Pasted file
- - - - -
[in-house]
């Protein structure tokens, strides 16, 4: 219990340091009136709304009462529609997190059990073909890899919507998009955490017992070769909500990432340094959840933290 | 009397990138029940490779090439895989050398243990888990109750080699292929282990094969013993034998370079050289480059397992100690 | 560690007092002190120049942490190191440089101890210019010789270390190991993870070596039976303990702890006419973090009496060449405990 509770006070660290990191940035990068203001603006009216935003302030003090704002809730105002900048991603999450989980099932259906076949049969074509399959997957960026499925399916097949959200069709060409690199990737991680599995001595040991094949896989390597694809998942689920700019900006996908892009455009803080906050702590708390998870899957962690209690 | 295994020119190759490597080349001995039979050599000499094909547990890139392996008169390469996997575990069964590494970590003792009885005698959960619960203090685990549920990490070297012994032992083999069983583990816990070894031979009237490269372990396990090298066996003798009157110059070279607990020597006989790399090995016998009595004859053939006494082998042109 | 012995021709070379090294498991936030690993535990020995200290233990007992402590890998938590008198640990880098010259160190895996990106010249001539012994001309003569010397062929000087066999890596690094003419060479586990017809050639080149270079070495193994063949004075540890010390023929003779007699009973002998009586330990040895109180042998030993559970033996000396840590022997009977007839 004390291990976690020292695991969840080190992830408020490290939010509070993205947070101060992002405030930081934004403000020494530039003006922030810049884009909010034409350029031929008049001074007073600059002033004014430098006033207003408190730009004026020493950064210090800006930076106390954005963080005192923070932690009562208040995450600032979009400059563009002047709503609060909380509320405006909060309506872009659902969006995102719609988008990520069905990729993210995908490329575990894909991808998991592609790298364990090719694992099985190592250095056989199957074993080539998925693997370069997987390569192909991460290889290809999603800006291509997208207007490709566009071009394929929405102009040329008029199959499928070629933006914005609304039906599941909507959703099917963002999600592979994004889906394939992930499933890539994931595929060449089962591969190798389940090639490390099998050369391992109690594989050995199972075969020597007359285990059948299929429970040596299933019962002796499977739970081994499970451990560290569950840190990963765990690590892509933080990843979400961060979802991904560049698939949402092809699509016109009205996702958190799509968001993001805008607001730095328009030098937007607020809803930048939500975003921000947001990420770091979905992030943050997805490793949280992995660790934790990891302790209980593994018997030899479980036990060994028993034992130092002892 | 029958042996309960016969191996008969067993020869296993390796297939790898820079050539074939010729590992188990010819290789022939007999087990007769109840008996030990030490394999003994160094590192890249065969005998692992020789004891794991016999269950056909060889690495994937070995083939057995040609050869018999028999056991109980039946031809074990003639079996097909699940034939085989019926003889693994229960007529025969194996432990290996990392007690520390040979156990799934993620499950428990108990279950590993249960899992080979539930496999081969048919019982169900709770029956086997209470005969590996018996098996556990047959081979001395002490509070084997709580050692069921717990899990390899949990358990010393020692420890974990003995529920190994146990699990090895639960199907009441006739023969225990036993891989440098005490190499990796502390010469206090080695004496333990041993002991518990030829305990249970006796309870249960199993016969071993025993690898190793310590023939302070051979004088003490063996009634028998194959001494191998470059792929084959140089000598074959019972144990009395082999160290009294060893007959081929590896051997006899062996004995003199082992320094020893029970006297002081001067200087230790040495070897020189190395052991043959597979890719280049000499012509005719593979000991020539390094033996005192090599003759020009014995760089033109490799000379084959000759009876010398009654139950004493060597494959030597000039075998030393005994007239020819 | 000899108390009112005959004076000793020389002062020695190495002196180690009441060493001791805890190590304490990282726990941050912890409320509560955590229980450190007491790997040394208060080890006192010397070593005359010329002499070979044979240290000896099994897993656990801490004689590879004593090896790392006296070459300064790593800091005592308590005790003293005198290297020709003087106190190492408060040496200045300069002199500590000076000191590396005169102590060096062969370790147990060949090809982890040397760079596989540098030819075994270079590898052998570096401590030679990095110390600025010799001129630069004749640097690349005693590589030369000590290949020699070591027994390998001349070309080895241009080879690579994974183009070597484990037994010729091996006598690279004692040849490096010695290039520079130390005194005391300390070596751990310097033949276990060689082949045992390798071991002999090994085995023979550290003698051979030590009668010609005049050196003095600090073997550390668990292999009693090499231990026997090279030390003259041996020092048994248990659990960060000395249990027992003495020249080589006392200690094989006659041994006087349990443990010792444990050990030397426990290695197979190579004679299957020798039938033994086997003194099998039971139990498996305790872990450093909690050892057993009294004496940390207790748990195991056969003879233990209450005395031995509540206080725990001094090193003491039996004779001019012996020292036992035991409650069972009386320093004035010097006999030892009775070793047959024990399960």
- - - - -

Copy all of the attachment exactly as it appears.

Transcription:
[in-house]
């Protein structure tokens, strides 16, 4: 219990340091009136709304009462529609997190059990073909890899919507998009955490017992070769909500990432340094959840933290 | 009397990138029940490779090439895989050398243990888990109750080699292929282990094969013993034998370079050289480059397992100690 | 560690007092002190120049942490190191440089101890210019010789270390190991993870070596039976303990702890006419973090009496060449405990 509770006070660290990191940035990068203001603006009216935003302030003090704002809730105002900048991603999450989980099932259906076949049969074509399959997957960026499925399916097949959200069709060409690199990737991680599995001595040991094949896989390597694809998942689920700019900006996908892009455009803080906050702590708390998870899957962690209690 | 295994020119190759490597080349001995039979050599000499094909547990890139392996008169390469996997575990069964590494970590003792009885005698959960619960203090685990549920990490070297012994032992083999069983583990816990070894031979009237490269372990396990090298066996003798009157110059070279607990020597006989790399090995016998009595004859053939006494082998042109 | 012995021709070379090294498991936030690993535990020995200290233990007992402590890998938590008198640990880098010259160190895996990106010249001539012994001309003569010397062929000087066999890596690094003419060479586990017809050639080149270079070495193994063949004075540890010390023929003779007699009973002998009586330990040895109180042998030993559970033996000396840590022997009977007839 004390291990976690020292695991969840080190992830408020490290939010509070993205947070101060992002405030930081934004403000020494530039003006922030810049884009909010034409350029031929008049001074007073600059002033004014430098006033207003408190730009004026020493950064210090800006930076106390954005963080005192923070932690009562208040995450600032979009400059563009002047709503609060909380509320405006909060309506872009659902969006995102719609988008990520069905990729993210995908490329575990894909991808998991592609790298364990090719694992099985190592250095056989199957074993080539998925693997370069997987390569192909991460290889290809999603800006291509997208207007490709566009071009394929929405102009040329008029199959499928070629933006914005609304039906599941909507959703099917963002999600592979994004889906394939992930499933890539994931595929060449089962591969190798389940090639490390099998050369391992109690594989050995199972075969020597007359285990059948299929429970040596299933019962002796499977739970081994499970451990560290569950840190990963765990690590892509933080990843979400961060979802991904560049698939949402092809699509016109009205996702958190799509968001993001805008607001730095328009030098937007607020809803930048939500975003921000947001990420770091979905992030943050997805490793949280992995660790934790990891302790209980593994018997030899479980036990060994028993034992130092002892 | 029958042996309960016969191996008969067993020869296993390796297939790898820079050539074939010729590992188990010819290789022939007999087990007769109840008996030990030490394999003994160094590192890249065969005998692992020789004891794991016999269950056909060889690495994937070995083939057995040609050869018999028999056991109980039946031809074990003639079996097909699940034939085989019926003889693994229960007529025969194996432990290996990392007690520390040979156990799934993620499950428990108990279950590993249960899992080979539930496999081969048919019982169900709770029956086997209470005969590996018996098996556990047959081979001395002490509070084997709580050692069921717990899990390899949990358990010393020692420890974990003995529920190994146990699990090895639960199907009441006739023969225990036993891989440098005490190499990796502390010469206090080695004496333990041993002991518990030829305990249970006796309870249960199993016969071993025993690898190793310590023939302070051979004088003490063996009634028998194959001494191998470059792929084959140089000598074959019972144990009395082999160290009294060893007959081929590896051997006899062996004995003199082992320094020893029970006297002081001067200087230790040495070897020189190395052991043959597979890719280049000499012509005719593979000991020539390094033996005192090599003759020009014995760089033109490799000379084959000759009876010398009654139950004493060597494959030597000039075998030393005994007239020819 | 000899108390009112005959004076000793020389002062020695190495002196180690009441060493001791805890190590304490990282726990941050912890409320509560955590229980450190007491790997040394208060080890006192010397070593005359010329002499070979044979240290000896099994897993656990801490004689590879004593090896790392006296070459300064790593800091005592308590005790003293005198290297020709003087106190190492408060040496200045300069002199500590000076000191590396005169102590060096062969370790147990060949090809982890040397760079596989540098030819075994270079590898052998570096401590030679990095110390600025010799001129630069004749640097690349005693590589030369000590290949020699070591027994390998001349070309080895241009080879690579994974183009070597484990037994010729091996006598690279004692040849490096010695290039520079130390005194005391300390070596751990310097033949276990060689082949045992390798071991002999090994085995023979550290003698051979030590009668010609005049050196003095600090073997550390668990292999009693090499231990026997090279030390003259041996020092048994248990659990960060000395249990027992003495020249080589006392200690094989006659041994006087349990443990010792444990050990030397426990290695197979190579004679299957020798039938033994086997003194099998039971139990498996305790872990450093909690050892057993009294004496940390207790748990195991056969003879233990209450005395031995509540206080725990001094090193003491039996004779001019012996020292036992035991409650069972009386320093004035010097006999030892009775070793047959024990399960």